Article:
I am glad that I love to read because there is a lot I can read as I prepare for our time in Kenya. World Missions recommended several books. One of them was David Livermore’s Serving with Eyes Wide Open: Doing Short-Term Missions with Cultural Intelligence, in which he examines the perspectives and assumptions we bring to our cross-cultural practices. One of Livermore’s primary sources of information is his own original research into short-term missions, including a study of the practice of North American pastors who went overseas to train national pastors in other countries, which is what I’ll be doing in Kenya. Livermore interviewed both the North American pastors and the national pastors about their experience.
Of particular interest to me was Livermore’s chapter on the Bible, which opens with this quote from a North American pastor, “Just stick to the Bible and you can’t go wrong.” But you can. To illustrate how culture influences how we interpret Scripture, Livermore tells this story. A group of Western missionaries and African pastors were both asked to write down what they considered to be the central message of the Joseph story in Genesis. The shared conclusion of the Western missionaries was that Joseph is a picture of a man who was faithful to God in the face of sexual temptation. The Africans concluded that Joseph is a picture of a man who remains loyal to his family in spite of their mistreatment.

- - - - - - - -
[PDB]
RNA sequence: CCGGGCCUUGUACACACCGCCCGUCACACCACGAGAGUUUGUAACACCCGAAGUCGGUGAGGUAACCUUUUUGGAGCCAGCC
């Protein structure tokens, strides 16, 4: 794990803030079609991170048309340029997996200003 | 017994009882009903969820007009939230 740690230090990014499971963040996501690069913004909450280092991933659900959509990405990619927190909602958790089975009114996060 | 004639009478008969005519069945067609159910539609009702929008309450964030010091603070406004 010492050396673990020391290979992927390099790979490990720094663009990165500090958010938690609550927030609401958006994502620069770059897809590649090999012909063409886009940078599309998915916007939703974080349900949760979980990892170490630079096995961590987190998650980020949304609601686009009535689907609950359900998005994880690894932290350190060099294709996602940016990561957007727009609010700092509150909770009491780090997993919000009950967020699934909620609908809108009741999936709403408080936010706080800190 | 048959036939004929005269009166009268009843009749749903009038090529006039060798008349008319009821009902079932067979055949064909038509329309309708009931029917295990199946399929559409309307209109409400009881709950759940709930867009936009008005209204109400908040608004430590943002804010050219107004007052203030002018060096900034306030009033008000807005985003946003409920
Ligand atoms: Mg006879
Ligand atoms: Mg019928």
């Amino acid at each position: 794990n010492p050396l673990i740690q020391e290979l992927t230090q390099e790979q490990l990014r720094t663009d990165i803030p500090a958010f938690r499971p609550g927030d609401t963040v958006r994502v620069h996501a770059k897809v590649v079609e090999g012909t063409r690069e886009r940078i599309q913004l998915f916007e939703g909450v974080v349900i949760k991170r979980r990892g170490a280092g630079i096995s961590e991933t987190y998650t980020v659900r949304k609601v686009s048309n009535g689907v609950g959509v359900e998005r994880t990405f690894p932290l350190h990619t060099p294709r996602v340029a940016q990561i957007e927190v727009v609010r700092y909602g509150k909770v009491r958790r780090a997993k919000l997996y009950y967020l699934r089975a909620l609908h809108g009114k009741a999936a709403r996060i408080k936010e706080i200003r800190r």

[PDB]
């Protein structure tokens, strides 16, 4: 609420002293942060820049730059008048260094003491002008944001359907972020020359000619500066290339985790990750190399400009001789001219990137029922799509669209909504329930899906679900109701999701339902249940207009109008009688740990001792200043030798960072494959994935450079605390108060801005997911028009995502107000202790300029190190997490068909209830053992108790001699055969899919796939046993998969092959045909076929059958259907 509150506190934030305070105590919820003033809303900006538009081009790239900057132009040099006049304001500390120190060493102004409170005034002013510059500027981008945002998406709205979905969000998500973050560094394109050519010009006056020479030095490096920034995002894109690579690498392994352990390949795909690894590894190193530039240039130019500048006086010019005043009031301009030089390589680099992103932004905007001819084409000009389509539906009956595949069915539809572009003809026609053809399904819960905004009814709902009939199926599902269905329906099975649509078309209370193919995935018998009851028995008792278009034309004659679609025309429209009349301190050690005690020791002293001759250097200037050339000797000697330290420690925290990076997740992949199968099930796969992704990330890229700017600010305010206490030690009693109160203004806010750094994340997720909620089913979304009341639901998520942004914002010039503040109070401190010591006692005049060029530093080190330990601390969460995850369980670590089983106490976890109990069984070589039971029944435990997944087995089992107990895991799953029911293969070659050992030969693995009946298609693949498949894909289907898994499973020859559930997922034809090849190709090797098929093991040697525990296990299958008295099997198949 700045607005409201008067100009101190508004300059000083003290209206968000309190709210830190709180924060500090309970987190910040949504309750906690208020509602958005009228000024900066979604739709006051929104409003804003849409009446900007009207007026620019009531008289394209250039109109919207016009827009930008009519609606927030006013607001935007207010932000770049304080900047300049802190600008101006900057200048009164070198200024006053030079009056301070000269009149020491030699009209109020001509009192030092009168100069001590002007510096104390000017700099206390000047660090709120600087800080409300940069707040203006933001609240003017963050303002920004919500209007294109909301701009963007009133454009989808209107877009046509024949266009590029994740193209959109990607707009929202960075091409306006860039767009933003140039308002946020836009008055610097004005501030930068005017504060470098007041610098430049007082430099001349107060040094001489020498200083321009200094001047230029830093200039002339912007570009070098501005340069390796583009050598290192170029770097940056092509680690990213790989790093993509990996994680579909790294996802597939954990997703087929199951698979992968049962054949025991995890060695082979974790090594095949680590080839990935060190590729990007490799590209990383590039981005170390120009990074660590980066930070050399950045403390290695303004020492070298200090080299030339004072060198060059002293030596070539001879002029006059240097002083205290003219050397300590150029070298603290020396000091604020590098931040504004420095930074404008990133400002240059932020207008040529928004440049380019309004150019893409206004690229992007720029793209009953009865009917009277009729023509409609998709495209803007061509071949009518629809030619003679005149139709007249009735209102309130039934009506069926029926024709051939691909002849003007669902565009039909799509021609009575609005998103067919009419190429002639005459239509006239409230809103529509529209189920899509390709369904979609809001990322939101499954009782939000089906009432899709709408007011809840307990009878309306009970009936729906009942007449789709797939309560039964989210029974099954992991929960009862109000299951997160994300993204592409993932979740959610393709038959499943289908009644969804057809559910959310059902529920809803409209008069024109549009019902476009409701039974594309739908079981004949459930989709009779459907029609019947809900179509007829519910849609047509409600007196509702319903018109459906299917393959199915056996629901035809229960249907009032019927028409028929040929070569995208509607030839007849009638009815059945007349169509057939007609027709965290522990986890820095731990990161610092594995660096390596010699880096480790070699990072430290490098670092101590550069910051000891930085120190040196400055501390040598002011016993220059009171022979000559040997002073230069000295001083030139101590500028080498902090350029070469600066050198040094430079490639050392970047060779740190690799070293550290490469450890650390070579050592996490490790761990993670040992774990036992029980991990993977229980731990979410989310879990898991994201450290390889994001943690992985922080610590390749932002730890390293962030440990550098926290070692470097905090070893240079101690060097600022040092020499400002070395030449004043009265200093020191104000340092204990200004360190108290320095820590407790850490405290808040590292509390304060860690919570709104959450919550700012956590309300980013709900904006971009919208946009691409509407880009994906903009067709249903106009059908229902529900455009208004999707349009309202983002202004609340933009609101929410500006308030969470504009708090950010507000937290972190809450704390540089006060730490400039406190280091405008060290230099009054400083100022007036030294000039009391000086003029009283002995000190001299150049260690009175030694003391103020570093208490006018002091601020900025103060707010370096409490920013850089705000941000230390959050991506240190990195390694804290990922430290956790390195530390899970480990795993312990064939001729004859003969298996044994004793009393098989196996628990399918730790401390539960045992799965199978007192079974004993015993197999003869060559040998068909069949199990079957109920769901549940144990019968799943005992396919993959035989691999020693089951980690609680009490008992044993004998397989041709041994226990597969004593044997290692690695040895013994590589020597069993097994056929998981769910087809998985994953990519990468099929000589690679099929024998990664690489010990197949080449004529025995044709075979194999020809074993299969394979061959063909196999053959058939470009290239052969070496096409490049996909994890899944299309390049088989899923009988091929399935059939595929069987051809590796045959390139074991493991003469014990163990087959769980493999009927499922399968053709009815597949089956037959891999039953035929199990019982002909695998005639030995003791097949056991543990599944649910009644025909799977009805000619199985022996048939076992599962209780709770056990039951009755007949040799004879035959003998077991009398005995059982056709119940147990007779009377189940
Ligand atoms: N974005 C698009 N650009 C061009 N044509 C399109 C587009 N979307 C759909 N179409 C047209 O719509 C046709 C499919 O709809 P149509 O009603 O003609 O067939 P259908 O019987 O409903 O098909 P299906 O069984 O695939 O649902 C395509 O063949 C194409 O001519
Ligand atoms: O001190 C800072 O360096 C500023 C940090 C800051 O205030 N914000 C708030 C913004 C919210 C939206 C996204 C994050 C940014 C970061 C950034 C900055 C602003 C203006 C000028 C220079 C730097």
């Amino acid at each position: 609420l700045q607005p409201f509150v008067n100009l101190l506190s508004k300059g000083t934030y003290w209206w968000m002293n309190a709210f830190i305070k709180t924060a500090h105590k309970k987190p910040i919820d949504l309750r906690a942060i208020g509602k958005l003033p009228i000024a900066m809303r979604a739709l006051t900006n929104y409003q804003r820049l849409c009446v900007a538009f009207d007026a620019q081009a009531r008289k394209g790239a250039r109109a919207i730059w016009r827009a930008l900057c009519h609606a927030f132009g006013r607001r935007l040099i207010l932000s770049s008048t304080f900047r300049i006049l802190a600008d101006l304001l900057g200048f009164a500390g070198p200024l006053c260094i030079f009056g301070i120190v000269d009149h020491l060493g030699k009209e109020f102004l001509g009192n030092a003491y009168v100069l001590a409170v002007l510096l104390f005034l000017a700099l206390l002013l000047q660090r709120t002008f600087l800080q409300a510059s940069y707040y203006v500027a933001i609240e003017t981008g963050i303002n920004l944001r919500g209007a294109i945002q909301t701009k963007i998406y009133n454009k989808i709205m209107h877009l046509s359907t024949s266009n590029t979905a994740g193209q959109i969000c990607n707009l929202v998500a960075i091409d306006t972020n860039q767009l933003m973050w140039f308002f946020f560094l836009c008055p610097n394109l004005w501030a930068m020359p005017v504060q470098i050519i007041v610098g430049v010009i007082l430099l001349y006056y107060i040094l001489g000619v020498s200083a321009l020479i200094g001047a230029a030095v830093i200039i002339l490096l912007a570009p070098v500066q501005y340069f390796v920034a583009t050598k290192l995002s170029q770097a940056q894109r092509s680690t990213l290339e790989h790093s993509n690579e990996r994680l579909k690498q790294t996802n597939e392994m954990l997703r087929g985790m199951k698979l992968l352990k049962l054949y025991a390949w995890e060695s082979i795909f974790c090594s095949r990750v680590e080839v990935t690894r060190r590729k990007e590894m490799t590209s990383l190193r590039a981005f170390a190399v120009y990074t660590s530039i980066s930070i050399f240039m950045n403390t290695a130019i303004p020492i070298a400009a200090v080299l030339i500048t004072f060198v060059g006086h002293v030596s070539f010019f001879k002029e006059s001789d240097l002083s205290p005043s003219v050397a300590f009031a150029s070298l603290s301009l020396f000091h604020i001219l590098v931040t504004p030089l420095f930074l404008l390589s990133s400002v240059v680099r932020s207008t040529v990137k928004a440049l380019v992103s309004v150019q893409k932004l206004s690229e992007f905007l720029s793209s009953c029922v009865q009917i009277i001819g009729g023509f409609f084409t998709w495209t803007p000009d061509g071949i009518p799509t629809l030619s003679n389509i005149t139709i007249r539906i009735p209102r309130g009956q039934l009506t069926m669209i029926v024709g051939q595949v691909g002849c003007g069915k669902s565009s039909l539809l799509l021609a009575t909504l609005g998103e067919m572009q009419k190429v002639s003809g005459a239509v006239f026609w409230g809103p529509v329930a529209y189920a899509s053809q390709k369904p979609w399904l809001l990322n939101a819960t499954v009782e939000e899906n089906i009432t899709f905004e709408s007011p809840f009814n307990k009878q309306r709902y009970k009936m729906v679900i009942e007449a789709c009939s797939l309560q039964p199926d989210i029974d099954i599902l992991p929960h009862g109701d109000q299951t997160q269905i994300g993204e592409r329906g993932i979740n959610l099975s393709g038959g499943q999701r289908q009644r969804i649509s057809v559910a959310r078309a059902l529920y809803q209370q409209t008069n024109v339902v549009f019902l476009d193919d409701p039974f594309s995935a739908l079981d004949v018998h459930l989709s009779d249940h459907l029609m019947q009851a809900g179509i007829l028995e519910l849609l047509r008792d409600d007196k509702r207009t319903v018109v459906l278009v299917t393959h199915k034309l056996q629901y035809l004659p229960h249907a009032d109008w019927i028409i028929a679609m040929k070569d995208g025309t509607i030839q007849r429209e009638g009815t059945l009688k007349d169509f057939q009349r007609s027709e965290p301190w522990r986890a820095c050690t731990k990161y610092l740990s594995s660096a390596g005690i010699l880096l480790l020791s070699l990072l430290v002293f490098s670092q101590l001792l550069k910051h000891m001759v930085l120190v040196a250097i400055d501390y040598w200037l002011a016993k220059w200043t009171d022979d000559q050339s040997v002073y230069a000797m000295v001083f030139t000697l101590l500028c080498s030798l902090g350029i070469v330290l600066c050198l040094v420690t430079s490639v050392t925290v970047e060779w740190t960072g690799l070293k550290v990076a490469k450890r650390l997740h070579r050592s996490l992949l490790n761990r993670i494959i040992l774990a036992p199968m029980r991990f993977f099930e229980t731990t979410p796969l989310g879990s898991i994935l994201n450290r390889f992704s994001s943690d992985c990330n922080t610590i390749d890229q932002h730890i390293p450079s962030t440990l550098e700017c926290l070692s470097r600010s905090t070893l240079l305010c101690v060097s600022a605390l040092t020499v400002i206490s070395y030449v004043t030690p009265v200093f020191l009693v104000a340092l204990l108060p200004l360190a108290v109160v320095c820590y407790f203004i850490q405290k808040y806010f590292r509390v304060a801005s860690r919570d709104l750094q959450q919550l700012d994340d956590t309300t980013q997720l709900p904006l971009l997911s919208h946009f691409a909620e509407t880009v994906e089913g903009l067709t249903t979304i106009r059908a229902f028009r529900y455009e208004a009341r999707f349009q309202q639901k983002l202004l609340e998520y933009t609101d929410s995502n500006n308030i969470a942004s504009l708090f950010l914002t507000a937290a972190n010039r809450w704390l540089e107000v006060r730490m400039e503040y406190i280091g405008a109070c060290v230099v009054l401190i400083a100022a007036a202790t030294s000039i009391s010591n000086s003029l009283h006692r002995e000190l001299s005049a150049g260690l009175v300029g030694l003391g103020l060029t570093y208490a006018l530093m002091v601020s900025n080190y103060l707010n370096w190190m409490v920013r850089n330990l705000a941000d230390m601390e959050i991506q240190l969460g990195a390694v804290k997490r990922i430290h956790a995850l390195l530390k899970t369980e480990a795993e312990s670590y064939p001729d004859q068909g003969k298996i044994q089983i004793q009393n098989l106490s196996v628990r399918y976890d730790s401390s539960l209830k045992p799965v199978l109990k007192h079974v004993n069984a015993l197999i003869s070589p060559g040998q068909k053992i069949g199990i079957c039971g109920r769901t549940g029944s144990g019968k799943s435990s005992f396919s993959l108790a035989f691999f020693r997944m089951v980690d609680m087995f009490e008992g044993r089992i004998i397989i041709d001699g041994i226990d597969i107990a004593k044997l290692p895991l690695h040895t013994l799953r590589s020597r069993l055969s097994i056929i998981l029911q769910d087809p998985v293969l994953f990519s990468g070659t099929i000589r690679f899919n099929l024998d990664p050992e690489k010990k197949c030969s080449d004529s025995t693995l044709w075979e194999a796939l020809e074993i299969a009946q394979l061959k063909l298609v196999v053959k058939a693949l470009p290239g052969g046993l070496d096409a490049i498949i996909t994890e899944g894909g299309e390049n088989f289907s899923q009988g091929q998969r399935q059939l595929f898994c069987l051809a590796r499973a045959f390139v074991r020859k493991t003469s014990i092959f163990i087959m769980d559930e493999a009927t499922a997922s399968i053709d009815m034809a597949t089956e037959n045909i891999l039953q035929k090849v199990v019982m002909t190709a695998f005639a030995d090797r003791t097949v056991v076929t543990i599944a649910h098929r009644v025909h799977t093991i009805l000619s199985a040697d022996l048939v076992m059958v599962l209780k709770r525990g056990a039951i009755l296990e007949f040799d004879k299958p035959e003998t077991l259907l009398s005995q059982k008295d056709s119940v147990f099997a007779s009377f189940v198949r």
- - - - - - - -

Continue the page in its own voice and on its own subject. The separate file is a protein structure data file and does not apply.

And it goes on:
It is all-too-easy for me to dismiss Livermore’s concerns. After all, he’s from a theological tradition different than I am. My theological tradition has already trained me to read Scripture as the Story and to focus on the original intention of the Biblical authors, as Livermore advises. Besides, he writes about pastors offering ministry skill seminars to pastors; I’ll be teaching in an academic setting. But then I read this comment by an African pastor: “I was surprised we studied Jesus’ ministry without really considering any of his miracles and his battling against supernatural forces.”
One of the courses I anticipate teaching is an introduction to the gospels of Matthew, Mark and Luke. All three of those gospels contain stories of demon-possession and exorcism. How does the African context influence the way one reads those stories? How can I teach those stories in an African context? Or, better yet, what will I learn about those stories by teaching them in an African context? What perspective will I gain on the life and ministry of Jesus from my African brothers and sisters?
In addition to the books recommended by World Missions, I asked Drs. Lee and Kativa, the principal of Bridgeworld College and East Africa Director for World Missions respectively, to recommend sources on the history of Christianity in Africa and African Christianity. In addition to the books Dr. Kativa recommended, I also bought the Africa Bible Commentary , the first single-volume Bible commentary written exclusively by African scholars. I am currently reading Wilbur O’Donovan’s Biblical Christianity in African Perspective, which includes chapters on the spirit world and spiritual warfare. I also hope to read the commentaries on Matthew, Mark and Luke in the African Bible Commentary before leaving for Kenya – all in the hopes of gaining perspective and serving with eyes wide open.